More and more businesses are finding that Conversion Rate Optimisation is one of the biggest weapons in their armoury when it comes to growing revenue.
We’ve set out six rules to follow if you’re going get the best results:
1. Measure it
No matter what else you do, making sure you understand what’s happening on your website is critical to improving your site’s performance. You can’t just go about making changes and hoping that they’re improving things – its just as likely your changes are making things worse.
Make sure you’ve got some form of analytics set up on your site (Google Analytics is free and very capable) and then set up goals you want to measure success against (these could be signing up for a newsletter, making a purchase or completing a contact form). Once you’ve got those goals base-lined, you can then see how changes you make impact each conversion rate.
2. Understand your visitors
Its scarily easy to assume you know what your customers want – however, it’s very unlikely to be the case. You bring a whole load of baggage with you when you look at your customer experience – industry knowledge, preconceptions about the way things ‘should’ be done, and often a technical vocabulary that’s not familiar to anyone outside of the industry. Those things make it very hard to guess what real customers actually want.
Instead, get out there any get to know them:
- Pore over your analytics, identify problem areas and then research what the problem is
- Use click tracking tools like Crazy Egg or Clicktale to see what users are doing
- Talk to your customer services team or sales people
- Run usability sessions to see how users interact with your website in the ‘real’ world
- Survey users and ask them how they feel about your company and your website
Customer research doesn’t have to be expensive but, done well, I guarantee you’ll find at least one thing that will fundamentally change the way you approach your website.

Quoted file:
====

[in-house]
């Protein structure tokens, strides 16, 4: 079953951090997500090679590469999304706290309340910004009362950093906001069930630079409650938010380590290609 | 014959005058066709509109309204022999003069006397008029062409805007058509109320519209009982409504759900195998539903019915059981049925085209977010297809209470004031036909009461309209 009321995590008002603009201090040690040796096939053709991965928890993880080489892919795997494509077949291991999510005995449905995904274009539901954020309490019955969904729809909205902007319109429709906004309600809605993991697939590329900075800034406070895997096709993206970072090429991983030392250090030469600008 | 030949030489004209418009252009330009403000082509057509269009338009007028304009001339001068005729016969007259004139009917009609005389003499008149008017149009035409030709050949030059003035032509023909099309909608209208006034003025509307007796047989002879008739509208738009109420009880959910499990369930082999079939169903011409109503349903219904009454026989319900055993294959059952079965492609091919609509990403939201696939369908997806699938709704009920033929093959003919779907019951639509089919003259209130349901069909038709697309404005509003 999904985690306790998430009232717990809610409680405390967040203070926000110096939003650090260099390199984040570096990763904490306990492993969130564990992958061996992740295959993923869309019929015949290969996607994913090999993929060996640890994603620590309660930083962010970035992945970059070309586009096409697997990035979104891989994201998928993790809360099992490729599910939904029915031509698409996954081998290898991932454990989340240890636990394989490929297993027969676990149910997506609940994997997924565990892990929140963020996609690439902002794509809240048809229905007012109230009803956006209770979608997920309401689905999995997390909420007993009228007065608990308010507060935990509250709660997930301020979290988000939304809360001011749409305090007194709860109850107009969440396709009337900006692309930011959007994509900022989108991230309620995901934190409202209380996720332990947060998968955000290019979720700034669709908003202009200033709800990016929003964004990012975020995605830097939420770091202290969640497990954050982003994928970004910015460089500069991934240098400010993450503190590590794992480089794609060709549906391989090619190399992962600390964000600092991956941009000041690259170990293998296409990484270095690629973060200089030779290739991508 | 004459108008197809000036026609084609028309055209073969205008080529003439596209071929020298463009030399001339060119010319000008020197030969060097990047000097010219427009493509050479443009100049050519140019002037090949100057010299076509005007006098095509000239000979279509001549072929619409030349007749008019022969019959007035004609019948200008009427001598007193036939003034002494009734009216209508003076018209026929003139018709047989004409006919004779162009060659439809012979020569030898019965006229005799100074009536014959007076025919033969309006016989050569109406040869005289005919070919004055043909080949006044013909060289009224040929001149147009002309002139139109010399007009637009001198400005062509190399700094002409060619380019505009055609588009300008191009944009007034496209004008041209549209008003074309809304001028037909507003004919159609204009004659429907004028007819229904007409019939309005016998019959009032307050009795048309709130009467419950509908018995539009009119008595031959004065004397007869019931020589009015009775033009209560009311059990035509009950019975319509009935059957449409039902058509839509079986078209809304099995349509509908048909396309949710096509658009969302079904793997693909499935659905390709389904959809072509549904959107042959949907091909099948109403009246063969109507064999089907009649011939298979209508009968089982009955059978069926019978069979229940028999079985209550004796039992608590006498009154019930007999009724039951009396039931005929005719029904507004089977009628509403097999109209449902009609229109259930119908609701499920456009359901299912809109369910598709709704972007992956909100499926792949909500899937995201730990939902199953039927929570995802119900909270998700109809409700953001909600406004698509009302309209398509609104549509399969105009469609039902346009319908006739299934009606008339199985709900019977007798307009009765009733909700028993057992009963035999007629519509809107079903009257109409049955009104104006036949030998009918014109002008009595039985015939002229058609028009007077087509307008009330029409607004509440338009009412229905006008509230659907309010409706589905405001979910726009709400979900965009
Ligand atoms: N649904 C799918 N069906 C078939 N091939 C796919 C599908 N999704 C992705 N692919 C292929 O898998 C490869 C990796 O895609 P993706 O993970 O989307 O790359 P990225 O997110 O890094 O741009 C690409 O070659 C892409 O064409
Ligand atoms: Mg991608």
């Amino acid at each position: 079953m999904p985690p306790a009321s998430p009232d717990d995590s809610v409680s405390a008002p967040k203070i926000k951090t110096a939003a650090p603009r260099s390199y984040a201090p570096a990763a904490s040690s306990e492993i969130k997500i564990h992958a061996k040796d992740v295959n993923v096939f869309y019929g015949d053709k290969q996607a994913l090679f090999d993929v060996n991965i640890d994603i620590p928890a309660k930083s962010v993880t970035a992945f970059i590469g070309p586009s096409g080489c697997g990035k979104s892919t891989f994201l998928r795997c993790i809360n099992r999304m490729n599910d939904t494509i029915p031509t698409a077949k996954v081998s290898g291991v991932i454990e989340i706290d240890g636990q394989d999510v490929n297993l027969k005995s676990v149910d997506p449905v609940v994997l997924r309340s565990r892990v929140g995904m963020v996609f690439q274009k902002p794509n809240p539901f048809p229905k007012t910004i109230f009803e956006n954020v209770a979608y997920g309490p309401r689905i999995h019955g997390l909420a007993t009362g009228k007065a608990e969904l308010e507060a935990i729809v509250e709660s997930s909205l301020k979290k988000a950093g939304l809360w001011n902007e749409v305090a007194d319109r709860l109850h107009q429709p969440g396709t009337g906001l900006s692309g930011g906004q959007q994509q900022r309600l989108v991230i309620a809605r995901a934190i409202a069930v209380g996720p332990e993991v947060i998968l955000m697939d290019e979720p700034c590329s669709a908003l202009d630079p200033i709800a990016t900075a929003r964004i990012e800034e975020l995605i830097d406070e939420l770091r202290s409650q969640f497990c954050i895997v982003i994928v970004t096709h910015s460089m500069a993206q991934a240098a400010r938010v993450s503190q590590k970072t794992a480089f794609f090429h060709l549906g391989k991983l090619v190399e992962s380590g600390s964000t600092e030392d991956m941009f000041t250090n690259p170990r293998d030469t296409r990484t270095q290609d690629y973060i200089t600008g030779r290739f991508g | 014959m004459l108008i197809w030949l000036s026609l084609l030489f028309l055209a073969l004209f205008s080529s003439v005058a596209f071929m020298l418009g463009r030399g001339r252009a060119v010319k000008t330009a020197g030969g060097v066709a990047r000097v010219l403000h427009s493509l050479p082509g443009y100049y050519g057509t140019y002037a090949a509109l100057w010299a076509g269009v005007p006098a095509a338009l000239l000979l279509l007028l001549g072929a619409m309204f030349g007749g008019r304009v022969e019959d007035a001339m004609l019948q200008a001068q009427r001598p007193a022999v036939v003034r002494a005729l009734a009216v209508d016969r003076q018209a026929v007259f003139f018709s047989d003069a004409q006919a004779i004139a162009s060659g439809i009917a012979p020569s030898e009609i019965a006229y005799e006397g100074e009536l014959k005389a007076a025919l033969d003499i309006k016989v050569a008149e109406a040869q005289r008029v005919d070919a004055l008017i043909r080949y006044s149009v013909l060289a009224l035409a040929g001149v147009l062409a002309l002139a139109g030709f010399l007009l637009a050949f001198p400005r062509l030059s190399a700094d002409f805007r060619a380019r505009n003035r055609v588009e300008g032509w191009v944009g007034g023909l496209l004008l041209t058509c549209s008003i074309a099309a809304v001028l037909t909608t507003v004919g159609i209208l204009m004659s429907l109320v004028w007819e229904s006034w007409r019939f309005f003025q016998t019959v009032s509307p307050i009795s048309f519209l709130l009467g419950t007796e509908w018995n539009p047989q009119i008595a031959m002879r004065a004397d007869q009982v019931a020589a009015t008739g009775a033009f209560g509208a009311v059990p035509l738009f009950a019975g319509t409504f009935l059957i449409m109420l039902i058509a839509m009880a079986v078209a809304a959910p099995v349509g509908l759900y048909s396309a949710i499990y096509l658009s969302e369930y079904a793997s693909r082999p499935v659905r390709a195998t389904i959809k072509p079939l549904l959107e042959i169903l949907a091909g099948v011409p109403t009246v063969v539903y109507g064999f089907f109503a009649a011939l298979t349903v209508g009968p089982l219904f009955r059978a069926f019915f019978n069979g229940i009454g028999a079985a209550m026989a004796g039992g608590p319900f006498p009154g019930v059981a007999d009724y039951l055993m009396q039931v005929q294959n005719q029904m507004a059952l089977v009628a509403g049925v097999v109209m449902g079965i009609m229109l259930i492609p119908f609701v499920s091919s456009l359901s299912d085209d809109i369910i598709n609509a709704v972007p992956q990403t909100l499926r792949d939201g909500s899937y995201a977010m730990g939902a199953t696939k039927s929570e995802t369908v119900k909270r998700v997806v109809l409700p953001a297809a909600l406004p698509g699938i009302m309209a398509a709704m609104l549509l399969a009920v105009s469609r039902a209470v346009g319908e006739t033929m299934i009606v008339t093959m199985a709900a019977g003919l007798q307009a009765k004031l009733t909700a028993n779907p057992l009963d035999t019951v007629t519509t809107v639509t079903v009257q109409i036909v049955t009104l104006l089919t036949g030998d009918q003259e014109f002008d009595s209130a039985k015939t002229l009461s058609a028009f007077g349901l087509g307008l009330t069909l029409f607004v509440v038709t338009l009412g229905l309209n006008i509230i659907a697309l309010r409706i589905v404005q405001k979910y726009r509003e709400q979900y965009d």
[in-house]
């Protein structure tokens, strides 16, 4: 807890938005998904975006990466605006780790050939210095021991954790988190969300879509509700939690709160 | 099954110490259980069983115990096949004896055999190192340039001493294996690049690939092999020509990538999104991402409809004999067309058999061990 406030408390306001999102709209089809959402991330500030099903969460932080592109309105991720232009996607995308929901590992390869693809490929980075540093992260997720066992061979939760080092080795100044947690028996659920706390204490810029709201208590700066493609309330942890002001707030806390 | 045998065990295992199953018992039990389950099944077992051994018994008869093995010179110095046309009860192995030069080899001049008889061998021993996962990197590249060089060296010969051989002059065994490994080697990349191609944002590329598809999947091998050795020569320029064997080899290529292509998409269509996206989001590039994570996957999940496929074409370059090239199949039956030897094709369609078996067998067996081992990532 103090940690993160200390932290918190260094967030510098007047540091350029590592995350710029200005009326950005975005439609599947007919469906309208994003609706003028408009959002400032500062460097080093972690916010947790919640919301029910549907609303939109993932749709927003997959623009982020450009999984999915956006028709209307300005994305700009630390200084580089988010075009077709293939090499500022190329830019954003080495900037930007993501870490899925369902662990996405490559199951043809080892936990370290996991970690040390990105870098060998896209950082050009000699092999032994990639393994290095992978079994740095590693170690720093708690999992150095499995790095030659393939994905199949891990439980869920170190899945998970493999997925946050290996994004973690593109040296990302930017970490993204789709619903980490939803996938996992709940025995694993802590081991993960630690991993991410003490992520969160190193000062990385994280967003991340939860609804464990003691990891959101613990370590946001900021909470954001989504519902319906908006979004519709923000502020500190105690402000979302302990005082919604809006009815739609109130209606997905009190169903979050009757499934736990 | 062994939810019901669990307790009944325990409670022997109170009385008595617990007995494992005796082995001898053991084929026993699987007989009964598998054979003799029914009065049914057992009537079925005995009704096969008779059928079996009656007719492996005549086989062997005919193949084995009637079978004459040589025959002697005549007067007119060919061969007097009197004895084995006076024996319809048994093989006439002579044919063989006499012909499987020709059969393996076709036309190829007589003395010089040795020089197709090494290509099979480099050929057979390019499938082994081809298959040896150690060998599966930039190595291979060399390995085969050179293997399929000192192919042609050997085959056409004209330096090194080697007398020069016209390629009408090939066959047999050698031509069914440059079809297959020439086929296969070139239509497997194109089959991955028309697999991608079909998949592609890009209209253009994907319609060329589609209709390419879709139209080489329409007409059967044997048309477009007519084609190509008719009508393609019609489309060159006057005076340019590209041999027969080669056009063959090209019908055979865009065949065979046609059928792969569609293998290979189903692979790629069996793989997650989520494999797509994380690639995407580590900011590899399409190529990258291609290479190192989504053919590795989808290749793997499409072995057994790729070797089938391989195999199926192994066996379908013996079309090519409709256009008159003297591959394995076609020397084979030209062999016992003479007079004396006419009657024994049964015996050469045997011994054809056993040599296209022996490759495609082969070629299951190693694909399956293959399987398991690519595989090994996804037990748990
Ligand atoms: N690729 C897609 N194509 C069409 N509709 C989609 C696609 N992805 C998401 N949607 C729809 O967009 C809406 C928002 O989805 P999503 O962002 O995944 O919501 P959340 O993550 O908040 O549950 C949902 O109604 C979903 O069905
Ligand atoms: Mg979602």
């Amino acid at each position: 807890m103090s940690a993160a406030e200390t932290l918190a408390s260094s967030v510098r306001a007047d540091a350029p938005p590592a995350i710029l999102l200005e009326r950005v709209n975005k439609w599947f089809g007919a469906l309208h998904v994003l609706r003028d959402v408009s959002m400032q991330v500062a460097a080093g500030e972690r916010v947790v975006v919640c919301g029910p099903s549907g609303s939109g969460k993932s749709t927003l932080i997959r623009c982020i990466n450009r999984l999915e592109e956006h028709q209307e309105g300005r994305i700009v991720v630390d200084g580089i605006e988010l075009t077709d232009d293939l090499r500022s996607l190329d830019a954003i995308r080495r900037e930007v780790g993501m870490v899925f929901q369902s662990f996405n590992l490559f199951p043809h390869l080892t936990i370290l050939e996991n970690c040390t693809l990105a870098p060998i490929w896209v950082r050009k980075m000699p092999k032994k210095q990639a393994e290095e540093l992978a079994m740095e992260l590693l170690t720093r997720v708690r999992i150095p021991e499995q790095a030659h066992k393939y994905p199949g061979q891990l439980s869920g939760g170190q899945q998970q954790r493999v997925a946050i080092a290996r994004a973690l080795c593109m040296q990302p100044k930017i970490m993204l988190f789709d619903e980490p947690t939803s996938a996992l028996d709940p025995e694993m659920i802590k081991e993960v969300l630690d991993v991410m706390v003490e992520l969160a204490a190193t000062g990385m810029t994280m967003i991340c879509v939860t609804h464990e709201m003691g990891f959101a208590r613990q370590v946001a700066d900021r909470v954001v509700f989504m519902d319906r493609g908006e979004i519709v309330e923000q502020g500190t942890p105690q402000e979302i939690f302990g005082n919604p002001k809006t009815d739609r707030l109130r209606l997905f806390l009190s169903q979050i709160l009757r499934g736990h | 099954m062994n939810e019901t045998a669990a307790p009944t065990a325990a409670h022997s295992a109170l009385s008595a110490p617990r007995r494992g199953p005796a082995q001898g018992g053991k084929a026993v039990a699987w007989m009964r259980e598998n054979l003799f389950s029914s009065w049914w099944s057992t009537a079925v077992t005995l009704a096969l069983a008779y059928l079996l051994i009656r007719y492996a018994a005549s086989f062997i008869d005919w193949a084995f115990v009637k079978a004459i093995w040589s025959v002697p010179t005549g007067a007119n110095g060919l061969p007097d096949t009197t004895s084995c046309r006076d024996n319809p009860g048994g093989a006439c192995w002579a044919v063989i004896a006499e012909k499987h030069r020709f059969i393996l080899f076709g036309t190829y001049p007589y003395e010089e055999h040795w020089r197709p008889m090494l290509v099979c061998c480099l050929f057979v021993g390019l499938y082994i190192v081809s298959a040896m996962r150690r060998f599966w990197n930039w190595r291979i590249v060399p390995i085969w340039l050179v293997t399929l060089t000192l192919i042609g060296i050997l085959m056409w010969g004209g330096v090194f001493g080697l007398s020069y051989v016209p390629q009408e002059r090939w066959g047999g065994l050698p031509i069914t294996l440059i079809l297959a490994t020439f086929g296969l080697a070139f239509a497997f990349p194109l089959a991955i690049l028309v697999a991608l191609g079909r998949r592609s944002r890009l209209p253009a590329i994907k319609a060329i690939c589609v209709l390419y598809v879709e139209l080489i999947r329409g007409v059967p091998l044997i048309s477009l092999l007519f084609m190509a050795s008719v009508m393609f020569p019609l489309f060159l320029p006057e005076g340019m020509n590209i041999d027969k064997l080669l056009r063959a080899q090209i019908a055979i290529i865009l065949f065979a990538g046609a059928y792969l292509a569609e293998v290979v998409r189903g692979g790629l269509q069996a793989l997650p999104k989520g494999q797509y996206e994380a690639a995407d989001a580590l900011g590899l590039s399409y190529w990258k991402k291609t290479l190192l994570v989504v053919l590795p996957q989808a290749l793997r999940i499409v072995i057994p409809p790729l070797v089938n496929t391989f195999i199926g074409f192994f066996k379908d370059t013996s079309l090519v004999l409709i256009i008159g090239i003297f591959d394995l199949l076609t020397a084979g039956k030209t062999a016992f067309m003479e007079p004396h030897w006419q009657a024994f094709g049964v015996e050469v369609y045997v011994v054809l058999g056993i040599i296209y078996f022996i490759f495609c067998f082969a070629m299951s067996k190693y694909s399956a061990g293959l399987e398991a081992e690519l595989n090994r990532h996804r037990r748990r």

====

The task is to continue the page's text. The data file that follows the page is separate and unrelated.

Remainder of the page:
3. AB Test
When you make a change to your website it’s often pretty difficult to track what the impact of that change is. If you track your conversion rate over time, you’ll more than likely see that it naturally fluctuates depending on day of the week, seasonality, traffic mix and a host of other variables. How do you know then that an improvement in your conversion rate is down to your latest brainwave, or in fact because another factor was at work?
The answer is to AB test – show some of your customers the old page and some the new version and see how the behaviour of the two segments differs. This might sounds tricky and expensive, but there is a whole host of software available to make this really straightforward. Google provides a free tool within its analytics suite, but there are also a host of paid for solutions out there including Optimizely & Maxymiser, that are arguably simpler.
4. Find the big wins
Its easy to spend huge amounts of time obsessing over things like headlines or button colours. Whilst there’s probably gains to be made in the detail, don’t go too small too soon: more often than not the biggest gains are to be made from the bigger changes.
Consider making more significant changes to the user journey – removing or adding steps, or making fundamental changes to the page layout to present information more effectively.
5. Don’t just follow the rules
There are lots of experts out on the web, loudly proclaiming that the best button colour is red, that you should use a san serif font for body copy, or put all your content above the fold. The truth is that best practices are rarely universal.
What works for one website might be completely different for another – different demographics and contexts might mean that audiences behave differently. So, don’t blindly follow best practice. Test alternatives and see what works for you and your site.
6. Keep going!
Conversion Rate Optimisation is an on-going process. Once you’ve gone through a cycle – don’t stop! Identify the next issue, understand what the problem is, change it, measure the outcome and then start again.
At the end of each cycle though, just take some time to understand what the outcome was and the learning you can take from it. It may help to influence the next cycle of testing. Can you take a change further? If the test was a failure, is there anything you can learn that would increase the success of the next test?
Have you tried optimising your website? Any tips that we’ve missed? Let us know about any website optimisation successes you’ve had in the comments below.